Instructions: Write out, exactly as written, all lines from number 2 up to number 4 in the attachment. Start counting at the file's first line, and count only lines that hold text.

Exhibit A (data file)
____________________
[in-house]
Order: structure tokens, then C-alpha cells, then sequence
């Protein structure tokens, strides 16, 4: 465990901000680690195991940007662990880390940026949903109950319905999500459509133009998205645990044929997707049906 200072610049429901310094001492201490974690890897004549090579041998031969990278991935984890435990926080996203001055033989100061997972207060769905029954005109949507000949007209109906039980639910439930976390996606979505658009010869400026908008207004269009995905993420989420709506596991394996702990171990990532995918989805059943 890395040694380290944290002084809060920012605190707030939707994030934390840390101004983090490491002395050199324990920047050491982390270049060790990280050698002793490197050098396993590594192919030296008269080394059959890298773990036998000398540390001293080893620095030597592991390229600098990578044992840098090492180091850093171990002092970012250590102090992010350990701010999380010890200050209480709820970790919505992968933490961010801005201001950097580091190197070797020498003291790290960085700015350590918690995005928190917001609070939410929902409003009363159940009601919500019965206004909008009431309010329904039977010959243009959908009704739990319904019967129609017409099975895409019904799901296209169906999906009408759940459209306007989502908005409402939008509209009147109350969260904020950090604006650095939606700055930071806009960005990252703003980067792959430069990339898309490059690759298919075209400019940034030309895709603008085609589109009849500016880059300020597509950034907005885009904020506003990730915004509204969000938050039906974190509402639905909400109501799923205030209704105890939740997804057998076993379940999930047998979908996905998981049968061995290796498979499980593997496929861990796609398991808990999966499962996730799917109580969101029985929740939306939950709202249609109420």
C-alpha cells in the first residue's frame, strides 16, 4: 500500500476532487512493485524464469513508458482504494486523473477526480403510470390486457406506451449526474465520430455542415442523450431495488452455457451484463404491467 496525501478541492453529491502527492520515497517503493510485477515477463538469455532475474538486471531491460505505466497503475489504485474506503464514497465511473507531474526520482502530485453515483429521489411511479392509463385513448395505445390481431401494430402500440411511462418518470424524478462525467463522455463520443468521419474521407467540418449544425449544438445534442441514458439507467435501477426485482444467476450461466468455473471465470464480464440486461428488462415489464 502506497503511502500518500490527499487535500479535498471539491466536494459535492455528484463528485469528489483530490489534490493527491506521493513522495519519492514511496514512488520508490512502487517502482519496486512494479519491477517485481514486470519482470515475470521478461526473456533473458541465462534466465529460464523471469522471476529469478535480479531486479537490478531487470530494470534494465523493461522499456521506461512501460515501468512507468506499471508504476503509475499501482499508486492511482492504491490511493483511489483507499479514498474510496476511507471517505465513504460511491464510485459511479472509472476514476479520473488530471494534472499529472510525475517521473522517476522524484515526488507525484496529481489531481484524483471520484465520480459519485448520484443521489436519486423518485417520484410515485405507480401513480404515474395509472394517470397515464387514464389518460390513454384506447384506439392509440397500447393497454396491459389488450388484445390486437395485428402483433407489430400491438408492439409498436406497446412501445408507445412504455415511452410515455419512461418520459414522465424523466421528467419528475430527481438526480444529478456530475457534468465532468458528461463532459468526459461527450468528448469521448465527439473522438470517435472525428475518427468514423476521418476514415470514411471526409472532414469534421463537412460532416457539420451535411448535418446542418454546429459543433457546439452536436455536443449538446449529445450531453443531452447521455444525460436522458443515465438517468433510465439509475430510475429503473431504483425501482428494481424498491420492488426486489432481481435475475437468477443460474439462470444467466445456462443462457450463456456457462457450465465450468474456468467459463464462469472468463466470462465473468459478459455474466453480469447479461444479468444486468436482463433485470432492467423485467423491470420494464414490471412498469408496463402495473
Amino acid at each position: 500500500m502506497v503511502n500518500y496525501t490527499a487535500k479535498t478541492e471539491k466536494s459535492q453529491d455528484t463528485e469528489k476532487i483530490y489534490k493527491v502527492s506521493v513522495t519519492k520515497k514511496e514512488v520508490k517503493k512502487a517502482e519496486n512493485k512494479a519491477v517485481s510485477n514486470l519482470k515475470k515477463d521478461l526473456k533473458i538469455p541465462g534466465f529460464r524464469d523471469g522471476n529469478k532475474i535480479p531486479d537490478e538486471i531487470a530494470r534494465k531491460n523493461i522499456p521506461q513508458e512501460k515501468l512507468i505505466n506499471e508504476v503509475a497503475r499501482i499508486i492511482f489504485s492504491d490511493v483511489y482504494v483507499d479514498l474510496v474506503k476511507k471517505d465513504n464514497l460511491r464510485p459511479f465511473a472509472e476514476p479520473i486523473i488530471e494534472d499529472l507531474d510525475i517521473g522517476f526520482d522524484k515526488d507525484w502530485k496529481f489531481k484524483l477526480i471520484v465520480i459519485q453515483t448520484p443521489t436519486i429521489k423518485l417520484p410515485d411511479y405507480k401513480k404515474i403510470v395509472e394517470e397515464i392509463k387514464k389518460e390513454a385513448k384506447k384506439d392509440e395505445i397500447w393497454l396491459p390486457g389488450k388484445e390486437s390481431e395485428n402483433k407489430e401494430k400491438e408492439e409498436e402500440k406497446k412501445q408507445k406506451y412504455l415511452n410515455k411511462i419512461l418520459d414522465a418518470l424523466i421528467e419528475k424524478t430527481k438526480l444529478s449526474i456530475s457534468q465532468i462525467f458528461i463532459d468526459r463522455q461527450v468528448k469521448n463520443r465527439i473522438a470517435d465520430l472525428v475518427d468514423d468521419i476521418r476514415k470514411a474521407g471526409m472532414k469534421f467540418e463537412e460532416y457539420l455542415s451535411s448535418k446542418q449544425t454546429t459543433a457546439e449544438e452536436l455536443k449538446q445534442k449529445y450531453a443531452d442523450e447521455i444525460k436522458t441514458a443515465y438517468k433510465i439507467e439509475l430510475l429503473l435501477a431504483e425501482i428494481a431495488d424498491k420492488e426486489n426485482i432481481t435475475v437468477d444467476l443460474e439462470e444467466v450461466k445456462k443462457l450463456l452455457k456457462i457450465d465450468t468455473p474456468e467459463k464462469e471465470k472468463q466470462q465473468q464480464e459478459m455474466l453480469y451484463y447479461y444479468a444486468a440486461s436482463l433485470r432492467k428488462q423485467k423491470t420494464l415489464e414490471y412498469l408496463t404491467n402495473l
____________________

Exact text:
Order: structure tokens, then C-alpha cells, then sequence
């Protein structure tokens, strides 16, 4: 465990901000680690195991940007662990880390940026949903109950319905999500459509133009998205645990044929997707049906 200072610049429901310094001492201490974690890897004549090579041998031969990278991935984890435990926080996203001055033989100061997972207060769905029954005109949507000949007209109906039980639910439930976390996606979505658009010869400026908008207004269009995905993420989420709506596991394996702990171990990532995918989805059943 890395040694380290944290002084809060920012605190707030939707994030934390840390101004983090490491002395050199324990920047050491982390270049060790990280050698002793490197050098396993590594192919030296008269080394059959890298773990036998000398540390001293080893620095030597592991390229600098990578044992840098090492180091850093171990002092970012250590102090992010350990701010999380010890200050209480709820970790919505992968933490961010801005201001950097580091190197070797020498003291790290960085700015350590918690995005928190917001609070939410929902409003009363159940009601919500019965206004909008009431309010329904039977010959243009959908009704739990319904019967129609017409099975895409019904799901296209169906999906009408759940459209306007989502908005409402939008509209009147109350969260904020950090604006650095939606700055930071806009960005990252703003980067792959430069990339898309490059690759298919075209400019940034030309895709603008085609589109009849500016880059300020597509950034907005885009904020506003990730915004509204969000938050039906974190509402639905909400109501799923205030209704105890939740997804057998076993379940999930047998979908996905998981049968061995290796498979499980593997496929861990796609398991808990999966499962996730799917109580969101029985929740939306939950709202249609109420």
C-alpha cells in the first residue's frame, strides 16, 4: 500500500476532487512493485524464469513508458482504494486523473477526480403510470390486457406506451449526474465520430455542415442523450431495488452455457451484463404491467 496525501478541492453529491502527492520515497517503493510485477515477463538469455532475474538486471531491460505505466497503475489504485474506503464514497465511473507531474526520482502530485453515483429521489411511479392509463385513448395505445390481431401494430402500440411511462418518470424524478462525467463522455463520443468521419474521407467540418449544425449544438445534442441514458439507467435501477426485482444467476450461466468455473471465470464480464440486461428488462415489464 502506497503511502500518500490527499487535500479535498471539491466536494459535492455528484463528485469528489483530490489534490493527491506521493513522495519519492514511496514512488520508490512502487517502482519496486512494479519491477517485481514486470519482470515475470521478461526473456533473458541465462534466465529460464523471469522471476529469478535480479531486479537490478531487470530494470534494465523493461522499456521506461512501460515501468512507468506499471508504476503509475499501482499508486492511482492504491490511493483511489483507499479514498474510496476511507471517505465513504460511491464510485459511479472509472476514476479520473488530471494534472499529472510525475517521473522517476522524484515526488507525484496529481489531481484524483471520484465520480459519485448520484443521489436519486423518485417520484410515485405507480401513480404515474395509472394517470397515464387514464389518460390513454384506447384506439392509440397500447393497454396491459389488450388484445390486437395485428402483433407489430400491438408492439409498436406497446412501445408507445412504455415511452410515455419512461418520459414522465424523466421528467419528475430527481438526480444529478456530475457534468465532468458528461463532459468526459461527450468528448469521448465527439473522438470517435472525428475518427468514423476521418476514415470514411471526409472532414469534421463537412460532416457539420451535411448535418446542418454546429459543433457546439452536436455536443449538446449529445450531453443531452447521455444525460436522458443515465438517468433510465439509475430510475429503473431504483425501482428494481424498491420492488426486489432481481435475475437468477443460474439462470444467466445456462443462457450463456456457462457450465465450468474456468467459463464462469472468463466470462465473468459478459455474466453480469447479461444479468444486468436482463433485470432492467423485467423491470420494464414490471412498469408496463402495473